The most severe symptoms from ciguatera can occur right after you've eaten contaminated fish.  The symptoms are rare but serious: a dangerous drop in blood pressure and slowing of the heartbeat.

"Ciguatoxin can be fatal if it's a high enough dose," says Dr. Parsons.

Last year, a British woman's case of ciguatera made national headlines after she died just ten minutes after being taken to the hospital.  She had eaten cooked grouper on her honeymoon in Mexico.

Dr. Parsons told Fox 4 about one of the few surveys done in Florida.  "Based on the survey results, they determined about a 1000 people a year in Florida get sick with Ciguatera," says Dr. Parsons.

But he also tells Fox 4 it's difficult to tell which of those cases came from Florida fish.  "A fish that (can be) caught in Fiji and be served in a restaurant here in Fort Myers or Naples," says Dr. Parsons.  

"There is no way to test if the fish has toxin.  Over 80% of our seafood is imported and who knows?" says Parsons.

Another unknown that's got the researchers' attention is whether we'll see more ciguatera because of two key factors affecting our coastal waters: "Sea level rise and sea temperatures changing, it might (make it) become more prevalent in Florida," says Catasus.

Fox 4 asked Dr. Parsons if it's possible to catch fish with ciguatoxins off the coast of Southwest Florida.  "To be determined," he answered.

For now the researchers' best advice is to be cautious and know that size matters.  "If the fish is bigger and older, it's been in the food web longer, and it's been able to accumulate more toxin," says Catasus whose friend made a video of some their spearfishing adventures in which they catch fish and cut open their bellies to check for the presence of the algae (known as Gambierdiscus) that may contain the toxins.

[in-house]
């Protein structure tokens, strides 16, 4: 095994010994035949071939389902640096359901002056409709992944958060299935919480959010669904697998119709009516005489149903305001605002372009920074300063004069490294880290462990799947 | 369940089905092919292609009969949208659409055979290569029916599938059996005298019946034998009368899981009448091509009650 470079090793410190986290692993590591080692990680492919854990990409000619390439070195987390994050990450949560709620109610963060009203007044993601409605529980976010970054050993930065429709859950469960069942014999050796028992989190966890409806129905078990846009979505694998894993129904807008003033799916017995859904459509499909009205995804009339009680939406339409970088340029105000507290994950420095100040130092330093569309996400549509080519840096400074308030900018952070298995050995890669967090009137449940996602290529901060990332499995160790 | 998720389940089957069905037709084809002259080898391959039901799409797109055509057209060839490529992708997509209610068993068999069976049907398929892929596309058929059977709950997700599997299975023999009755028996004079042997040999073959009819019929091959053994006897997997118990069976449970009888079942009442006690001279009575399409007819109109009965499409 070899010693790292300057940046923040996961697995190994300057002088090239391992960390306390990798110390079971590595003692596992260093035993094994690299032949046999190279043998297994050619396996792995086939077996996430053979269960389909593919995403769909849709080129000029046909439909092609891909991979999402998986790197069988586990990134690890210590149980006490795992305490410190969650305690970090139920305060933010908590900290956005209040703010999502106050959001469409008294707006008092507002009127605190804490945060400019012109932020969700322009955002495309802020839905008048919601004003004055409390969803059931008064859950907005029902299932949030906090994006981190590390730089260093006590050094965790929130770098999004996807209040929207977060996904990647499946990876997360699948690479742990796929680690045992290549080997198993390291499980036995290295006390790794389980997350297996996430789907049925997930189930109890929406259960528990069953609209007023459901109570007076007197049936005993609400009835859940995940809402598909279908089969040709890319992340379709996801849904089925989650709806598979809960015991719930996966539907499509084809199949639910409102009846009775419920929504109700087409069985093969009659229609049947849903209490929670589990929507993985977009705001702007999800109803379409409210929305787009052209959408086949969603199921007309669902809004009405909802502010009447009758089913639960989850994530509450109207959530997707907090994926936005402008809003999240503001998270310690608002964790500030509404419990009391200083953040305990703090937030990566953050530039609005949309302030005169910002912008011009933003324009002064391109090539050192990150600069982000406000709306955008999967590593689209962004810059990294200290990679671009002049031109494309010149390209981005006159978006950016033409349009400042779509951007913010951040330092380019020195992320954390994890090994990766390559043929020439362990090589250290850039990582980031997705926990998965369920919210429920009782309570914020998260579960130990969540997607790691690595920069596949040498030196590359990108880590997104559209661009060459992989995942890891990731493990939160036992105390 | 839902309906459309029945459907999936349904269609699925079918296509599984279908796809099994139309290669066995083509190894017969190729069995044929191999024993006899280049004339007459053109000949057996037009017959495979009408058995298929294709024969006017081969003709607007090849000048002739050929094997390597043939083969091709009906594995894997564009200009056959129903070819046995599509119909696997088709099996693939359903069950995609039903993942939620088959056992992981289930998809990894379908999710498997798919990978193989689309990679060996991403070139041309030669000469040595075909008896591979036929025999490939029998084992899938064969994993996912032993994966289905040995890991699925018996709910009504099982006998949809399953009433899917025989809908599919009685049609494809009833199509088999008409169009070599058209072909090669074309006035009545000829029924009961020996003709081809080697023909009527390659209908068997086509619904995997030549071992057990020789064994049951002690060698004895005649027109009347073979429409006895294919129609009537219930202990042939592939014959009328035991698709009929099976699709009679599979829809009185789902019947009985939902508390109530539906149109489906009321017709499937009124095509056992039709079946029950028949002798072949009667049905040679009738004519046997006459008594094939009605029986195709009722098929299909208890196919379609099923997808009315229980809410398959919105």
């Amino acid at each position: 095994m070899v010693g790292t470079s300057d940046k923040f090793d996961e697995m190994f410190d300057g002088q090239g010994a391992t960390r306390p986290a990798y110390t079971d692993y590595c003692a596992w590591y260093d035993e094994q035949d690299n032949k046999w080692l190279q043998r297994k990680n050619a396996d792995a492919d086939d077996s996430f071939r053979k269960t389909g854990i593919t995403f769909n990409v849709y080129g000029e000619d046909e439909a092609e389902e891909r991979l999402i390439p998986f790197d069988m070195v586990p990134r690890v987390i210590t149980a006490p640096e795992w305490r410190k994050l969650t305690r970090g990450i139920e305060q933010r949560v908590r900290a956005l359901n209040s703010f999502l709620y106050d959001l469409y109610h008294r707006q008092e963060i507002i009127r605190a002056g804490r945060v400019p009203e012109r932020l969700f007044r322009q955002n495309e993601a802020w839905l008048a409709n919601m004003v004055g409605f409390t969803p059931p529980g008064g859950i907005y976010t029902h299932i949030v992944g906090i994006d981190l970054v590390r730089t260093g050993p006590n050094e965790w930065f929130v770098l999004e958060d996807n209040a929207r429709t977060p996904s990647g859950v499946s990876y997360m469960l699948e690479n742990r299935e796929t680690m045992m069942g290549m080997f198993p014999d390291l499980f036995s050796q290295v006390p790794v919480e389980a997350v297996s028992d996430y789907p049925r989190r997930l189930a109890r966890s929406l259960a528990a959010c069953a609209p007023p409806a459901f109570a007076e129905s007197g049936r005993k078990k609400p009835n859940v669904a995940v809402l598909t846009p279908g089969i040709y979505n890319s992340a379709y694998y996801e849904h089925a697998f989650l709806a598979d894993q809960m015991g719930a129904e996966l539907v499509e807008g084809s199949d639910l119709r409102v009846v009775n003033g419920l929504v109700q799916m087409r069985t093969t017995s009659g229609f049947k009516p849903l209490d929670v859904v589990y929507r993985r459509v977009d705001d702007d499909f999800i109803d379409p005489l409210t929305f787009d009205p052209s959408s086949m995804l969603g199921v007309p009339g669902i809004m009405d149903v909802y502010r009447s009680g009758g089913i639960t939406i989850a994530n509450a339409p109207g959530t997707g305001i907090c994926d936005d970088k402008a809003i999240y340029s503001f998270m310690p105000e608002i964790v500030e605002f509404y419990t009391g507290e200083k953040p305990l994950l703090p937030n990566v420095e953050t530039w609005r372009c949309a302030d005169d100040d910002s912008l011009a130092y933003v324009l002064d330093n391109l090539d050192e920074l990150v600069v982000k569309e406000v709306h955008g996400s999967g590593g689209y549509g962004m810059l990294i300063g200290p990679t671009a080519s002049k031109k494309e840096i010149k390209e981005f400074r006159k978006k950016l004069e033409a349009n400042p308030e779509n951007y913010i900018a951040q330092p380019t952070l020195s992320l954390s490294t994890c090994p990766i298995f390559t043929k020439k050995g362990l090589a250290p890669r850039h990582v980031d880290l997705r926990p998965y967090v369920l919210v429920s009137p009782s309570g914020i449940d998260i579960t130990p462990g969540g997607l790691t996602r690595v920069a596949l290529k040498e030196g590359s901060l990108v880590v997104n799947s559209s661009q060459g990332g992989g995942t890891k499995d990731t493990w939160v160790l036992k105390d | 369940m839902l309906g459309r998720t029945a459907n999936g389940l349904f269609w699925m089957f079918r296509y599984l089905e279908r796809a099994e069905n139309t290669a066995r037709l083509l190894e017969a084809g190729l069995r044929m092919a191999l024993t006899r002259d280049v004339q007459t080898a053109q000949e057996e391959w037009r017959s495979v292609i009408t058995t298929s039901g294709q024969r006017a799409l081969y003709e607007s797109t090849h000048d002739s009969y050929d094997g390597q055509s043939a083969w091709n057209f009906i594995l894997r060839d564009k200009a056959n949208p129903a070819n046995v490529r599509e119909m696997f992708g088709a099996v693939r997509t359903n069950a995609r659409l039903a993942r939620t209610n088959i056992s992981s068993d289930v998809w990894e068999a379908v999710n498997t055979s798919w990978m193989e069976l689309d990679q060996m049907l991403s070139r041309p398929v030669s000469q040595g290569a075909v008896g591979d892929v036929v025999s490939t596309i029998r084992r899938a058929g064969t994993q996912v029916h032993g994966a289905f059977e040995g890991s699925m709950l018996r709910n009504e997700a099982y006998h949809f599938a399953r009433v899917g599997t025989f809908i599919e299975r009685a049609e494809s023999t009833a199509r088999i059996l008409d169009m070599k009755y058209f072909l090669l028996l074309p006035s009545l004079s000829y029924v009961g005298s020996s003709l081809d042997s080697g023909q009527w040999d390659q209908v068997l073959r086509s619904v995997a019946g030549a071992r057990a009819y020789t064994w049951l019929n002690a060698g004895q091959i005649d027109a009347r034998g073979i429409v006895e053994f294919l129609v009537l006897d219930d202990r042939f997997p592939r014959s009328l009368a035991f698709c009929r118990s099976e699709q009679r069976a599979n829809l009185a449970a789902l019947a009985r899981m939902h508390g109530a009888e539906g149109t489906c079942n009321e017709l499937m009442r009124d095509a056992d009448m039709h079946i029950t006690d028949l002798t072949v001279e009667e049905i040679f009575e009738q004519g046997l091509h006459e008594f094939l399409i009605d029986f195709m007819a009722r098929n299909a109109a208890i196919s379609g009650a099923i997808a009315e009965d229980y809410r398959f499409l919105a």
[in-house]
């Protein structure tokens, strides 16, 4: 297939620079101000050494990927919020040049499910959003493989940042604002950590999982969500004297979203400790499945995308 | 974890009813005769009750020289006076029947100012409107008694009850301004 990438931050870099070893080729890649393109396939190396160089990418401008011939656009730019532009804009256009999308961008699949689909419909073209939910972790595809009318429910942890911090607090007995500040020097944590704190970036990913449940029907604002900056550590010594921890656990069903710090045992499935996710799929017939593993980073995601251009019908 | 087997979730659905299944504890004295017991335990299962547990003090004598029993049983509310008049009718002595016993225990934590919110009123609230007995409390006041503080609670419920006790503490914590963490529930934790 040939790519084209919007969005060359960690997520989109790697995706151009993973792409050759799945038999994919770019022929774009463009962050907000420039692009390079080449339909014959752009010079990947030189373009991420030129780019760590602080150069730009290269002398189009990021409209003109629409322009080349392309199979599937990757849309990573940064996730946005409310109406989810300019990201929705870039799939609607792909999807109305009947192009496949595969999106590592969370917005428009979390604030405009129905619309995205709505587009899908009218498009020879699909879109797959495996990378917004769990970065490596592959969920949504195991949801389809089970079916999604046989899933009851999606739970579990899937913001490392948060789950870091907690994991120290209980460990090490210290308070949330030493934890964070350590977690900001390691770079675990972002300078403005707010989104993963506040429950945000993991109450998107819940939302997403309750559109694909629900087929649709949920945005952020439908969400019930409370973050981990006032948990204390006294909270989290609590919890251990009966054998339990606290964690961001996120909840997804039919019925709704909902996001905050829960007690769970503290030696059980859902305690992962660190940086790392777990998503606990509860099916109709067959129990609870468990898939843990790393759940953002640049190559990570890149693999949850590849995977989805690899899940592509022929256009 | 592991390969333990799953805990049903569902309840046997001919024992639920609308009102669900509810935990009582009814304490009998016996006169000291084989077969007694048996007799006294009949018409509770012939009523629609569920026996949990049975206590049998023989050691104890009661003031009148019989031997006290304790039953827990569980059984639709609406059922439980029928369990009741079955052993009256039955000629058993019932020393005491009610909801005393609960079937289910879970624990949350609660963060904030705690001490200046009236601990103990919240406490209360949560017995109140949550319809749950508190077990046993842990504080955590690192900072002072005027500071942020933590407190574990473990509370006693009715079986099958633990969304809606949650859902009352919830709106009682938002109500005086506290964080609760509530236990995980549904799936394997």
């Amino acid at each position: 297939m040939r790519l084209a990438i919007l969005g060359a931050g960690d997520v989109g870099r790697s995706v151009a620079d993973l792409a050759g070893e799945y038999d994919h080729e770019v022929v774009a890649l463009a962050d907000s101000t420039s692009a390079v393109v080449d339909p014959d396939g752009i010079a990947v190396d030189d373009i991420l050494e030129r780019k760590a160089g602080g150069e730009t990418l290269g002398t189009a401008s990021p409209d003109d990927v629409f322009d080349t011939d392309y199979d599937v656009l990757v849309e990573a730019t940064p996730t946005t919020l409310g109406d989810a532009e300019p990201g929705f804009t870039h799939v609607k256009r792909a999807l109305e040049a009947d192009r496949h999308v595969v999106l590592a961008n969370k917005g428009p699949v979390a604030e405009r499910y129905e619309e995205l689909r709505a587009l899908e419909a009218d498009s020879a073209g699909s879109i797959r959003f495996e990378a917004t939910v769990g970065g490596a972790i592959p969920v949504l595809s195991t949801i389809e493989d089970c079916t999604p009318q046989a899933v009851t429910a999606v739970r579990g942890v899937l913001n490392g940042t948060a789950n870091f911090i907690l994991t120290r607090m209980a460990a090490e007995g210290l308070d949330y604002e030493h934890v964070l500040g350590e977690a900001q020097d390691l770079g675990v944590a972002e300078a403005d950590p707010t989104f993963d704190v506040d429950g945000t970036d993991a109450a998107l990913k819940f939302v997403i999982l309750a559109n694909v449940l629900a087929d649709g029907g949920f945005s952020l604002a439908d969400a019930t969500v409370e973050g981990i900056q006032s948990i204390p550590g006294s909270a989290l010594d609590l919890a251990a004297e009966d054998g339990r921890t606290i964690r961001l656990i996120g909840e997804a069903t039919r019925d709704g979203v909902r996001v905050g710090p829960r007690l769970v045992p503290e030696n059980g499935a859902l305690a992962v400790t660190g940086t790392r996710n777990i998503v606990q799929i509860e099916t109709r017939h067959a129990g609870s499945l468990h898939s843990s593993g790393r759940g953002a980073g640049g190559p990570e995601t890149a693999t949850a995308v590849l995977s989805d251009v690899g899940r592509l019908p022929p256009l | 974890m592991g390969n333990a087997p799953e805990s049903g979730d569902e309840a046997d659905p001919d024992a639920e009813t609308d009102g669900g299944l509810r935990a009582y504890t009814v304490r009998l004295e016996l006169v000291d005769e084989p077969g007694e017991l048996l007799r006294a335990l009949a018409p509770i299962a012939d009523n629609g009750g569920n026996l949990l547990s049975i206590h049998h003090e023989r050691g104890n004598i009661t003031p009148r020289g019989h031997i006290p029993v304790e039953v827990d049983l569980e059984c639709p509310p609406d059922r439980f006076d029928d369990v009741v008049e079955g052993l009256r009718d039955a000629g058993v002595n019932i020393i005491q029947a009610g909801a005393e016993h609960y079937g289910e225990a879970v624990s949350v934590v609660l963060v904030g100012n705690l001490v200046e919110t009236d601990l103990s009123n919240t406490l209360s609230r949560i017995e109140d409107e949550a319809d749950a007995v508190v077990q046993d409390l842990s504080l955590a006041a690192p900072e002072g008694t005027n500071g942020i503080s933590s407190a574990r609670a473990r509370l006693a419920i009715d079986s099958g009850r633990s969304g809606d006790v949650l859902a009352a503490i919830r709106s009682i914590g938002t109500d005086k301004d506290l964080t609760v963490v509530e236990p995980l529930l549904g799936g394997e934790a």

Dr. Parsons says there's one fish that often poses risk and has been linked to numerous cases of sickness and even death.  "The best way to avoid ciguatera fish poisoning is not eat large barracuda," he says while offering a general guideline on how to judge a "big" barracuda: "Bigger than your forearm," he says.

"Those will be more likely," to have ciguatoxins he says.  "You're probably talking 20% up to 50% chance," more likely he adds.

And though the chances of poisoning are lower in other common species, there's quite a list of those known to cause problems.  "Other fish that have gotten people sick are amberjack, hogfish and grouper," says Catasus.

Dr. Parsons says many of the reported Florida cases of ciguatera were linked to grouper -- not because it's more toxic, but rather because it's so widely eaten.

The team definitely advises against eating fish organs which tend to have concentrated toxins.  "In the Indian Ocean people have died from eating shark brains, or shark livers," says Dr. Parsons.

But the researchers are say they don't want to be "the boy scientists who cried wolf," as Dr. Parsons put it, and were careful to let local fish eaters they shouldn't panic.  "I would say they do not need to give up seafood," says Dr. Parsons.

"The fish in Florida are generally safe," he says.

And they're taking their own advice.  "Hogfish is my favorite, and I'll still eat it," says Dr. Parsons, who notes hogfish is on the list of fish that 's been linked ciguatera cases.

"I still eat fish," says Catasus.  "I love seafood," he adds with a smile.

Both Catasus and Dr. Parsons recommend keeping an eye out for any FDA advisories that report ciguatera cases.  For example, advisories were issued for fish from Florida Garden Banks National Marine Sanctuary in the Gulf after cases were reported in the past.

A quick search of the internet will show you cases have been reported in Florida over the years too.

And the researchers at FGCU are hoping their work will help us all learn more about this toxin before it can hurt anyone else.  "The main goal to keep an eye out," says Catasus.  "And just try to help people not get sick."

Links on Ciguatera:

FGCU Study of Ciguatera
Ciguatera Warning from Florida Department of Health
Ciguatera & Climate Change Report -  National Institutes of Health
Centers for Disease Control Information on Ciguatera